Based on all the above and the little I read in-between, it really does seem that the '00s was when the downsizing started. Had I not found the 1990s 1 LB bags of Nutter Butter, I might have been more sympathetic to NB, but even so, based on Lizzies 13 1/2 OZ bag, today's 11.8 OZ one is still a cheat.

 
Messages
11,526
Location
Southern California
Just took a cookie break (one of the perks of working from home) and noted the sizes of the packages of three cookie that I grew up with (which just, um, happened to be in our cupboard):

Oreos: 13.2 OZ
Vienna Finges 14.2 OZ
Nutter Butter 11.8 OZ

I have no memory of their package sizes from when I was a kid, but would be willing to bet they were larger in weight and, probably, they were a round number.
Let's not forget that lower weights aren't the only way these cookie companies are short-changing their customers. Most of them now include vacuformed plastic trays in their packaging to "prevent the cookies from getting broken", and those trays take up space that was formerly occupied by more cookies. If there's a new way to rip us off they'll find it, and the Boys From Marketing will figure out a way to sell it to us.
 

3fingers

One Too Many
Messages
1,797
Location
Illinois
I was at the store this morning and found that Kraft has cut the number of cheese slices in a package from 24 to 22. With the same pre-printed price on the package. Now instead of a pound you get 14.7 ounces for the same price. I wonder how many strategy meetings it took to hammer that one out.
In what may be a small victory, I have not seen the 22 slice package of cheese since I originally posted this.
I hope the negative feedback was sufficiently fiery that whoever signed off on this idea still has blisters on their backside.
 

LizzieMaine

Bartender
Messages
31,286
Location
Where The Tourists Meet The Sea
Kraft was once a decent company with decent products, but it has, over the last forty years since it engulfed and digested General Foods, become the epitome of a bean-counting anti-consumer crass and vicious corporate behemoth. I try my best to avoid supporting them in any way, even though they did and still do make good cheese. But so does Cabot -- a farmer-owned cooperative -- and without the sleazy overtones.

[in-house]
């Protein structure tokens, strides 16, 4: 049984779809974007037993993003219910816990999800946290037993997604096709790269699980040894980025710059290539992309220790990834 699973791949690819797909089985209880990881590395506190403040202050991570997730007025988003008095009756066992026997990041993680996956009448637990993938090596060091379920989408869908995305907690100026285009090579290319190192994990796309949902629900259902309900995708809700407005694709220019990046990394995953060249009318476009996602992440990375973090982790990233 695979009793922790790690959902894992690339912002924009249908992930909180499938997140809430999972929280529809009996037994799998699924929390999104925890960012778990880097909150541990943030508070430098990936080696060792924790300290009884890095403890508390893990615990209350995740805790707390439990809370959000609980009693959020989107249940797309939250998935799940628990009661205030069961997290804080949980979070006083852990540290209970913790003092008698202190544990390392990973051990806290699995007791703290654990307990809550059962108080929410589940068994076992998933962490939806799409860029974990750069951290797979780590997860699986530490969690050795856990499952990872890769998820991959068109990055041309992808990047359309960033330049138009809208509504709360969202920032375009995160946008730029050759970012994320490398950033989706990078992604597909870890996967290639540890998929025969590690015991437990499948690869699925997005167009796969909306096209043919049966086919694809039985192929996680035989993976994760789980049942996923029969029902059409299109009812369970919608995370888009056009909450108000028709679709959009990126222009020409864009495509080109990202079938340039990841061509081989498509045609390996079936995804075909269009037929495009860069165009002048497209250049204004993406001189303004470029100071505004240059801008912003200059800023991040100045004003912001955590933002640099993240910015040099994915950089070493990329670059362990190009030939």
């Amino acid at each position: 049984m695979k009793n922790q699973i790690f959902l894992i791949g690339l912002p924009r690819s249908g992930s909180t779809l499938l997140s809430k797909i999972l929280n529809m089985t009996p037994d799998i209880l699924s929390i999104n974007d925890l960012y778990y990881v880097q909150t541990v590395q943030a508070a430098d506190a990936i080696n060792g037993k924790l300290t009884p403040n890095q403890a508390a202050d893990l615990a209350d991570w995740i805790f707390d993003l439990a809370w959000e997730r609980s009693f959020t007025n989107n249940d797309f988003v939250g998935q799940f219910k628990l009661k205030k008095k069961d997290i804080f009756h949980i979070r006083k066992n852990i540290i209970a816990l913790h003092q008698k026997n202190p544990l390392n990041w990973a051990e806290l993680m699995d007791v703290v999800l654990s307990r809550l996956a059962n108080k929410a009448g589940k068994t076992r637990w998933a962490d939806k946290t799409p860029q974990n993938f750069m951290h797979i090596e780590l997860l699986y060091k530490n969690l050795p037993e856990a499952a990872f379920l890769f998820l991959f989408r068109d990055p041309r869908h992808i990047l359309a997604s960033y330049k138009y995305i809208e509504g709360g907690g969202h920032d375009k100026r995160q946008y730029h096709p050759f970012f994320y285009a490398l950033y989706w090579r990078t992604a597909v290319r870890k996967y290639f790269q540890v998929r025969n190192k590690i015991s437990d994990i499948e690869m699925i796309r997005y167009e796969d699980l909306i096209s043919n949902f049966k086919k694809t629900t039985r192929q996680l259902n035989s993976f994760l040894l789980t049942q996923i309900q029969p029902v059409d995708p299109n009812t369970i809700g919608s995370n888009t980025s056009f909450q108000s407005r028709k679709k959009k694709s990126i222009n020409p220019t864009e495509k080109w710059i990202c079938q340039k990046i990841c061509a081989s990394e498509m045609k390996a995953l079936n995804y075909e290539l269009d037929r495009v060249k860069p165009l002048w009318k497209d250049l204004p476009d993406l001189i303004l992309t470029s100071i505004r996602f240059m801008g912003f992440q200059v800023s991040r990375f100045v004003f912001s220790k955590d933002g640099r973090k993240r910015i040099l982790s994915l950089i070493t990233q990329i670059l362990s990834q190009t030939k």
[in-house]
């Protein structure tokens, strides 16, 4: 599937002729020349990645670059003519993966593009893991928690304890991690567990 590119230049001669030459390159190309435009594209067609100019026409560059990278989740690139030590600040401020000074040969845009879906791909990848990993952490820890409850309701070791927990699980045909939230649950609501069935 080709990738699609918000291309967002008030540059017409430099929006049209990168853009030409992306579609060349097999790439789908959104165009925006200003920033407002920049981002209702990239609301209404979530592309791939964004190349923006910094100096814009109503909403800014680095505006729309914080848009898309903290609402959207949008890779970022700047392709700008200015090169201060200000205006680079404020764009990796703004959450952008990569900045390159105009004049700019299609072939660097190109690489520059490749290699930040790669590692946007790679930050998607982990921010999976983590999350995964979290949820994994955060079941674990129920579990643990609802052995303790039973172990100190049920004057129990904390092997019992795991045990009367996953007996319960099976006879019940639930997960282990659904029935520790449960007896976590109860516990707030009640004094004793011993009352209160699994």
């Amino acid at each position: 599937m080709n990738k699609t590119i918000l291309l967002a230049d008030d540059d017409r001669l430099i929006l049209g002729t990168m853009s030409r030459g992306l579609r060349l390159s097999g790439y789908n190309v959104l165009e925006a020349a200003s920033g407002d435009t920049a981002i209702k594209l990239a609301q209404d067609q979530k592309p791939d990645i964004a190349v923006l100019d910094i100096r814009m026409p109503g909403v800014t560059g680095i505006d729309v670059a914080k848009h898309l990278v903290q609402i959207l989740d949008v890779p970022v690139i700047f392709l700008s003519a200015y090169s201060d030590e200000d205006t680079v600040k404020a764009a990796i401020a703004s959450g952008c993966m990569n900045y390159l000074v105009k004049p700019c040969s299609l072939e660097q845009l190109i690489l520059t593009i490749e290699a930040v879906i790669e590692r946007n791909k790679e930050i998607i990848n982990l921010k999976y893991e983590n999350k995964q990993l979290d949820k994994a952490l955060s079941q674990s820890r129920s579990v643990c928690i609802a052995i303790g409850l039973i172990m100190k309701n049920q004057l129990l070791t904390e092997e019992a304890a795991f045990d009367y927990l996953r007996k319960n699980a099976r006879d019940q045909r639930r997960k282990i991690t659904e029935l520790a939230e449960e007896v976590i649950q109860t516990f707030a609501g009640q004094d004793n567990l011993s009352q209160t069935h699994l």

3fingers

One Too Many
Messages
1,797
Location
Illinois
^^^ I was not aware until a few days ago that Oscar Mayer was now owned by the conglomerate of Kraft Heinz. Sorry Oscar, our ham and cheese loaf relationship is over. I have not been happy with Kraft for some while for multiple reasons, but was also unaware that Heinz, who I despise, was also in that mix. The list of multinationals that I am avoiding keeps growing, but it is benefiting the store brands and smaller companies that I am replacing them with.
 

Bushman

I'll Lock Up
Messages
4,031
Location
Joliet
This conversation reminds me of this graphic I first came across a long time ago called "The Illusion of Choice":
consumer-brands-1070.jpg
 

3fingers

One Too Many
Messages
1,797
Location
Illinois
Many store brand goods are in fact made by the big multinationals. Smoke & mirrors.